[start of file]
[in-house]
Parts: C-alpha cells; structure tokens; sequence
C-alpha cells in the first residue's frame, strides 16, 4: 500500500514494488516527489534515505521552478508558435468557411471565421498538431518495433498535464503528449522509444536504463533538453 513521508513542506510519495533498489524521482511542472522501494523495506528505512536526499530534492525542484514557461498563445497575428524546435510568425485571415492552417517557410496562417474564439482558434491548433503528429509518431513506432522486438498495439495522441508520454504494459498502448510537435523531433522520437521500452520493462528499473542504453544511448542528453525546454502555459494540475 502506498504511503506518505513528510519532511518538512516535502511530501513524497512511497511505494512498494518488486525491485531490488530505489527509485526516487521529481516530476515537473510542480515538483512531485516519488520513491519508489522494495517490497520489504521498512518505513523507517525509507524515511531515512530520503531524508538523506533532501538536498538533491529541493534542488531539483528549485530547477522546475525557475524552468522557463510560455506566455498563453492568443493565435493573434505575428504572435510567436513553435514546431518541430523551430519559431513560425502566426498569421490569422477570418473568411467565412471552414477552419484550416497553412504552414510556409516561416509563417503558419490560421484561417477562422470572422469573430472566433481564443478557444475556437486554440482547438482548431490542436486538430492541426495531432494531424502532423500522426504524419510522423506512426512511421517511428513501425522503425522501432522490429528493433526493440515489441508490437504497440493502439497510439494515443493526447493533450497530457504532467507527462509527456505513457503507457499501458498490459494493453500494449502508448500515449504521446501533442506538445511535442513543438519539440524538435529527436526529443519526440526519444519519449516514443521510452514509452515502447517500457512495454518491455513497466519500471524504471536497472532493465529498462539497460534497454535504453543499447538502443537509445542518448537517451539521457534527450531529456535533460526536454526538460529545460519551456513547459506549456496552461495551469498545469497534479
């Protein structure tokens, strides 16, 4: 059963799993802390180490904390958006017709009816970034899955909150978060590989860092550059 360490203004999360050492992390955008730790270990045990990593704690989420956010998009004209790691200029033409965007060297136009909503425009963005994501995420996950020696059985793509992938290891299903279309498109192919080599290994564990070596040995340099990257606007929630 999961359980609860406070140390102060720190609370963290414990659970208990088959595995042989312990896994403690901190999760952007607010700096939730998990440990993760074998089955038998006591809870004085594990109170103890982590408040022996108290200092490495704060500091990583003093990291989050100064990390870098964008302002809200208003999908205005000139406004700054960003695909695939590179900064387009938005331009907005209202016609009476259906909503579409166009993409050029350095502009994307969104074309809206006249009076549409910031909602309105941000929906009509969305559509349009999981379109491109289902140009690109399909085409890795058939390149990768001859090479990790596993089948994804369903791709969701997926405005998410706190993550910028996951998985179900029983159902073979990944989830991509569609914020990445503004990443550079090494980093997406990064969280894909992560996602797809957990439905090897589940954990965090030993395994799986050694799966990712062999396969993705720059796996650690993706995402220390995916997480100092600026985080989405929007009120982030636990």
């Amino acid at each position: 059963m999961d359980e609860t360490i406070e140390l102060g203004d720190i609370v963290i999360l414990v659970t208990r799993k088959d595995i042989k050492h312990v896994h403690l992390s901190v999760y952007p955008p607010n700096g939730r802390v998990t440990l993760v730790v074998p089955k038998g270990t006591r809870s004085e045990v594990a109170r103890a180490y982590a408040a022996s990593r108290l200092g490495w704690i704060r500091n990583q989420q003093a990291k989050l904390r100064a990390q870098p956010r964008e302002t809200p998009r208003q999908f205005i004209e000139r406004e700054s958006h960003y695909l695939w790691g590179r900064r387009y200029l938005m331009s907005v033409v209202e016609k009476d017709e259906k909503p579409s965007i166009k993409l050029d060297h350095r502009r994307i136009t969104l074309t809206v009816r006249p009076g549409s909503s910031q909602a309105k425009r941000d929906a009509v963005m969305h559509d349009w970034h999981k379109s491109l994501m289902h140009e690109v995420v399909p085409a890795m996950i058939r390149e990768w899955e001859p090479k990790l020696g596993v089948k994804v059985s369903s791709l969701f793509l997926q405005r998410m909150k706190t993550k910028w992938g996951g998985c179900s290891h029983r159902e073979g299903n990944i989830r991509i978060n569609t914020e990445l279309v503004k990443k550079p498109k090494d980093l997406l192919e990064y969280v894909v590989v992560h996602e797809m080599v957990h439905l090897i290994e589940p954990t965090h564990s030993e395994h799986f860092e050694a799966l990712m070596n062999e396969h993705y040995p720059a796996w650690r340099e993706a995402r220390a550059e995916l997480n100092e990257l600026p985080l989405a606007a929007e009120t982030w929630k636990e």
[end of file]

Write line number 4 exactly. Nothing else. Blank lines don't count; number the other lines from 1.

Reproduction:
């Protein structure tokens, strides 16, 4: 059963799993802390180490904390958006017709009816970034899955909150978060590989860092550059 360490203004999360050492992390955008730790270990045990990593704690989420956010998009004209790691200029033409965007060297136009909503425009963005994501995420996950020696059985793509992938290891299903279309498109192919080599290994564990070596040995340099990257606007929630 999961359980609860406070140390102060720190609370963290414990659970208990088959595995042989312990896994403690901190999760952007607010700096939730998990440990993760074998089955038998006591809870004085594990109170103890982590408040022996108290200092490495704060500091990583003093990291989050100064990390870098964008302002809200208003999908205005000139406004700054960003695909695939590179900064387009938005331009907005209202016609009476259906909503579409166009993409050029350095502009994307969104074309809206006249009076549409910031909602309105941000929906009509969305559509349009999981379109491109289902140009690109399909085409890795058939390149990768001859090479990790596993089948994804369903791709969701997926405005998410706190993550910028996951998985179900029983159902073979990944989830991509569609914020990445503004990443550079090494980093997406990064969280894909992560996602797809957990439905090897589940954990965090030993395994799986050694799966990712062999396969993705720059796996650690993706995402220390995916997480100092600026985080989405929007009120982030636990």